Married…With Children has always occupied a sort of weird place in the cultural landscape—too crass to be categorized with your Roseannes in the “blue collar sitcom masterpiece” bucket, but too filled with undeniable comedy talent (and too straight-up successful) to summarily dismiss. Despite running for 259 episodes, from 1987 to 1997, the series has largely disappeared from the wider conversation…until now!
That’s right, folks: Cue up “Bad To The Bone,” and also all your jokes about not wanting to have sex with your wife, because Married…With Children is coming back—now in animated form, for some reason. This is per Deadline, which reports that Family Guy producer Alex Carter is teed up to serve as the showrunner. More important, though, is the news that moves this thing from “Jesus Christ, why?” to “Well…okay, let’s wait and see”: The reveal that series stars Ed O’Neill, Katey Sagal, Christina Applegate, and, yes, David Faustino are all on board to voice their respective Bundys.
Presumably spurred on by the fact that Sagal and O’Neill, especially, have been reliable TV performers over the 25 years since the show went off the air—and the endless necromantic urges, buried deep in the hearts of TV executives everywhere, who never met a recognizable brand they wouldn’t happily drag, Murphy Brown-style, from its peaceful grave—Deadline reports that the show is “being pitched to networks and streamers and is getting strong interest.”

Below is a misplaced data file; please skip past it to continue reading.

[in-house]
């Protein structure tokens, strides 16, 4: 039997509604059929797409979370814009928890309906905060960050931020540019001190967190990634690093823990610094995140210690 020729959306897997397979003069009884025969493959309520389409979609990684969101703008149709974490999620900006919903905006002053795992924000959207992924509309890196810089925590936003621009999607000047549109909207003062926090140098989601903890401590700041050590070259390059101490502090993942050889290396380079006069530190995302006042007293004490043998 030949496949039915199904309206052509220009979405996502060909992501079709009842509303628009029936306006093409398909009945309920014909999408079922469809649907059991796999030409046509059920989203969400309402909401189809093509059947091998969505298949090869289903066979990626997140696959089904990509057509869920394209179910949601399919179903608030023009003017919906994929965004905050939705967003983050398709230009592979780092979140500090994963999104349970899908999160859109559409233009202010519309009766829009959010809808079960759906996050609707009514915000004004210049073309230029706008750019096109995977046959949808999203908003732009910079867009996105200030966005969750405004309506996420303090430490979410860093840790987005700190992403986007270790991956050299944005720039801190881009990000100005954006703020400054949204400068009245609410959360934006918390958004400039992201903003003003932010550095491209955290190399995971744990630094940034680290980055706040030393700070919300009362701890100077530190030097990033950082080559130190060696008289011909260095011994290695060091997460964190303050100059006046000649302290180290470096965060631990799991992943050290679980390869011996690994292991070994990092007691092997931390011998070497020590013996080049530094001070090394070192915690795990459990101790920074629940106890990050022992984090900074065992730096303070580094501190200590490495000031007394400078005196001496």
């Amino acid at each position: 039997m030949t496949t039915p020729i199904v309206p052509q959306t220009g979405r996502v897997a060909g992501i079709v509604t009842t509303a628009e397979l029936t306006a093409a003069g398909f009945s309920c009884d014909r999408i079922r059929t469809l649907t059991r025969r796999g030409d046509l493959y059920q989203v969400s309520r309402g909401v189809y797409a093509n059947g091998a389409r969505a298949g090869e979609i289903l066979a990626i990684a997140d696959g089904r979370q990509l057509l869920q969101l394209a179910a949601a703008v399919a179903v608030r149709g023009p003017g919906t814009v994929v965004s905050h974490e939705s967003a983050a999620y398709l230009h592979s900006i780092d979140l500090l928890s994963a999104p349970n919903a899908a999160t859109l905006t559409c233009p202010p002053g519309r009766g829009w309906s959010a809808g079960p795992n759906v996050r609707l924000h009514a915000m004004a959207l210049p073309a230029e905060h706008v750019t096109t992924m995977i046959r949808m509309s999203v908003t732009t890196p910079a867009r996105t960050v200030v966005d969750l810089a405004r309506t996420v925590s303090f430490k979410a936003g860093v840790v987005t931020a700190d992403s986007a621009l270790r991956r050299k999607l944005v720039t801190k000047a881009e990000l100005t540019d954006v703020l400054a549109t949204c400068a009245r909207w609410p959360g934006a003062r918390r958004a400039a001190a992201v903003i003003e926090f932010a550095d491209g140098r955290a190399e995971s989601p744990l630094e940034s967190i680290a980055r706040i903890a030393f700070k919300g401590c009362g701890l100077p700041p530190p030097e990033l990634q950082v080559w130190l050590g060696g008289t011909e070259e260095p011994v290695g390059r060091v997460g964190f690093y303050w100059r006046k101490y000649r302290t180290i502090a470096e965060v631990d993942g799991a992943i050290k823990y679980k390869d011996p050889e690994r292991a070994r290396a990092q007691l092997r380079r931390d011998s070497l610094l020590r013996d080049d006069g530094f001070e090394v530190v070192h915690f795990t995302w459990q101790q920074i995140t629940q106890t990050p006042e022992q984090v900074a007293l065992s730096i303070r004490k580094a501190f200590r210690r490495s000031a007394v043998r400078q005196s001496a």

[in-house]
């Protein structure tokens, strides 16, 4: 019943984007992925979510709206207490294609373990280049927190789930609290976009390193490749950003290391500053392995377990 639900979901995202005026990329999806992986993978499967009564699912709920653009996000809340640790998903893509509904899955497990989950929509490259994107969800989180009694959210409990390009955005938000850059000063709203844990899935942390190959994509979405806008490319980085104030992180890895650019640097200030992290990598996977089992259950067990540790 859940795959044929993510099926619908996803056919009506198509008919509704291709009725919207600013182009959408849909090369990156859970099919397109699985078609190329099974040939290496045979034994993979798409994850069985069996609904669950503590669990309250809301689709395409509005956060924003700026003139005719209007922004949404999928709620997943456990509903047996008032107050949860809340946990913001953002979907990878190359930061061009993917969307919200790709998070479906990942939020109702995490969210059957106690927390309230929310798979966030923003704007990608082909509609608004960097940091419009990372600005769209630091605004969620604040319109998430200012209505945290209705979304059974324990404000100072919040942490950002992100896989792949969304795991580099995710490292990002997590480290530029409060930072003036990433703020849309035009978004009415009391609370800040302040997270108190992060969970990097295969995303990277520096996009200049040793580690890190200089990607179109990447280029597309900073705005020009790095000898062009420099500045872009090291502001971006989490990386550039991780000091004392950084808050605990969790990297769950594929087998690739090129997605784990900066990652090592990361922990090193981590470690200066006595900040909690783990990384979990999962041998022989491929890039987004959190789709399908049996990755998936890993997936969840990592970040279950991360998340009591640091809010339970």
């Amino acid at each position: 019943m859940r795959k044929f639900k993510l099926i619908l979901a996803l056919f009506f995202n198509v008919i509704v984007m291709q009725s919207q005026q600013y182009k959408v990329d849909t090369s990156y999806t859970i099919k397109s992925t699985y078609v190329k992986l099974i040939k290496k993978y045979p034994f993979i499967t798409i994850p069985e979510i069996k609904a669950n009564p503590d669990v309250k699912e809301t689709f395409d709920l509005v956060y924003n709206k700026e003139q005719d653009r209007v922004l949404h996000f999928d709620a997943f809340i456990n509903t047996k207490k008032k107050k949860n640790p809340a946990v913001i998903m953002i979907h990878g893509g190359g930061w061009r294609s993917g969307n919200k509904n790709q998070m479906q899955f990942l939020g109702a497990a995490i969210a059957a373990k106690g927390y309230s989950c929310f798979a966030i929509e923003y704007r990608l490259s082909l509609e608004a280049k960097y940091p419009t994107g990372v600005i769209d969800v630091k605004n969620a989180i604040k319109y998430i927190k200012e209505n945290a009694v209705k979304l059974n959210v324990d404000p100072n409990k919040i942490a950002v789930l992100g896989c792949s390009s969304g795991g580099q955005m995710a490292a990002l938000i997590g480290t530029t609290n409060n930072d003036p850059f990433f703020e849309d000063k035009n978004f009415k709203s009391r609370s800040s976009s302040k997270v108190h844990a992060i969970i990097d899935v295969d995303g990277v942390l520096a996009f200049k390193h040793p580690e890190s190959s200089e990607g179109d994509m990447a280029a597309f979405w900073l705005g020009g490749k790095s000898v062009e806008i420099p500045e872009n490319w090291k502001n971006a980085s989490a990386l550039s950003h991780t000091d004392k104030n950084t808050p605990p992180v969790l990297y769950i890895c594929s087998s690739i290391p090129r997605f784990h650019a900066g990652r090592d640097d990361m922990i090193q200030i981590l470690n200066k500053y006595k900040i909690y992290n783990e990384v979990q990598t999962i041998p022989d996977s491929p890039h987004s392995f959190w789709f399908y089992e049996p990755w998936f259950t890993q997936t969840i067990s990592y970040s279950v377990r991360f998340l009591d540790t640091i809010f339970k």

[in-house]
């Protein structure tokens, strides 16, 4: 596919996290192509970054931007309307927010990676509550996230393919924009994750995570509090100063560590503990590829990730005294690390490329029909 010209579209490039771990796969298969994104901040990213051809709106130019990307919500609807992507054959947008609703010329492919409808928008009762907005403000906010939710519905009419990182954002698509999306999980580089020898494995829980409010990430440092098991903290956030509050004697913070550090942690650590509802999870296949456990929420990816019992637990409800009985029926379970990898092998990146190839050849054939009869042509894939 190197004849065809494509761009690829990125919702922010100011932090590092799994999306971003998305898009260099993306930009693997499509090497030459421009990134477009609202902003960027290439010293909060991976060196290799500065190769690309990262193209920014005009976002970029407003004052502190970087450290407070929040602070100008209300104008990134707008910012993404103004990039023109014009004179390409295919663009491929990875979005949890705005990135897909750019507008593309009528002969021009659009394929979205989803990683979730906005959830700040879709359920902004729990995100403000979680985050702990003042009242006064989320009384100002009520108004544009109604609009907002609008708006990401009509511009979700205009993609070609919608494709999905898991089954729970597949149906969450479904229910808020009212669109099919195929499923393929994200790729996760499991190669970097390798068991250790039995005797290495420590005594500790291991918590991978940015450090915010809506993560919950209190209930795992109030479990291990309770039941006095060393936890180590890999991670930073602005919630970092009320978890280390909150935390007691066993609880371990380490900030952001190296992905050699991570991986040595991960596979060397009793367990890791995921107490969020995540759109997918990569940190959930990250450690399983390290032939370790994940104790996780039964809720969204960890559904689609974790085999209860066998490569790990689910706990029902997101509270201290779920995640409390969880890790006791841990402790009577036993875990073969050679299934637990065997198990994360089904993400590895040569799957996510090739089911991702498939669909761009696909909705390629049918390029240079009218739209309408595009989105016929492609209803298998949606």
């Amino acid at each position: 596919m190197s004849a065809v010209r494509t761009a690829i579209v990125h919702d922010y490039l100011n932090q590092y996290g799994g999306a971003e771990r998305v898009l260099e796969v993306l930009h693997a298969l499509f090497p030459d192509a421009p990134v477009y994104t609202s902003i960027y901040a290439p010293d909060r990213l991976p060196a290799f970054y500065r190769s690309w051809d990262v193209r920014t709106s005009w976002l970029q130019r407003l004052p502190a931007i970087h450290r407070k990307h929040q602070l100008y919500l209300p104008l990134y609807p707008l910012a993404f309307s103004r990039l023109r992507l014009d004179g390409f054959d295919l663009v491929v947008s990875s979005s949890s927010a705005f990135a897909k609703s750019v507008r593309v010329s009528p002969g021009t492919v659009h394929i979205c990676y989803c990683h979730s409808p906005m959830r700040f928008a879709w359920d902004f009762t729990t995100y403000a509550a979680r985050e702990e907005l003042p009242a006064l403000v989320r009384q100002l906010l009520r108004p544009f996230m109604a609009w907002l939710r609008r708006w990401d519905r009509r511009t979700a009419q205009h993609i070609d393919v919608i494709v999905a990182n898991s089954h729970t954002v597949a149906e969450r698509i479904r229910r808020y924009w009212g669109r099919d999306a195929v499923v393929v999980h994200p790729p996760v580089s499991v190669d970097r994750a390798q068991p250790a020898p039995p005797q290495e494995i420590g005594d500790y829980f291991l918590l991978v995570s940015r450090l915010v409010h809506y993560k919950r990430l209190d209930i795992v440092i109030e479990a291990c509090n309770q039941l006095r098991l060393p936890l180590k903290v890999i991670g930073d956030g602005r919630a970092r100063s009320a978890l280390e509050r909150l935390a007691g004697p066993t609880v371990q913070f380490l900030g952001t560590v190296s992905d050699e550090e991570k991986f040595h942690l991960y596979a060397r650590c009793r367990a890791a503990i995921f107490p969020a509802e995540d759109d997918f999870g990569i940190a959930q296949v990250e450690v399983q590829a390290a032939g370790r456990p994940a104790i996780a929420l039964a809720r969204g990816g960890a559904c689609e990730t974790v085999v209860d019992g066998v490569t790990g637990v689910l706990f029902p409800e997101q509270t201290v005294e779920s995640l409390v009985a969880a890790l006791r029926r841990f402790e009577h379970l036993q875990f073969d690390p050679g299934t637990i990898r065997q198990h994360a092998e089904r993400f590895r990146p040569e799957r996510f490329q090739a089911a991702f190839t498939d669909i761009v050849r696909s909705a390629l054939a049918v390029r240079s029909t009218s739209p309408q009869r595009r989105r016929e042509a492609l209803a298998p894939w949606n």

From the outside, we can kind of understand the decision to go animated with this; although Faustino supposedly almost got Sony to bite a few years ago on a spinoff focused on his character, titled Bud—evidence, if nothing else, of how bad Remake Fever got in recent years—an animated show would let audiences check back in with the Bundys as they remembering them, i.e., a nuclear family in permanent meltdown. (Also: Most of the cast is pretty busy most of the time, so animation would obviously be easier on their schedules.)
The original Married…With Children still runs on streaming at Hulu and Peacock; the series was an early hit for Fox back in the late ’80s, helping put the then-new network on the map.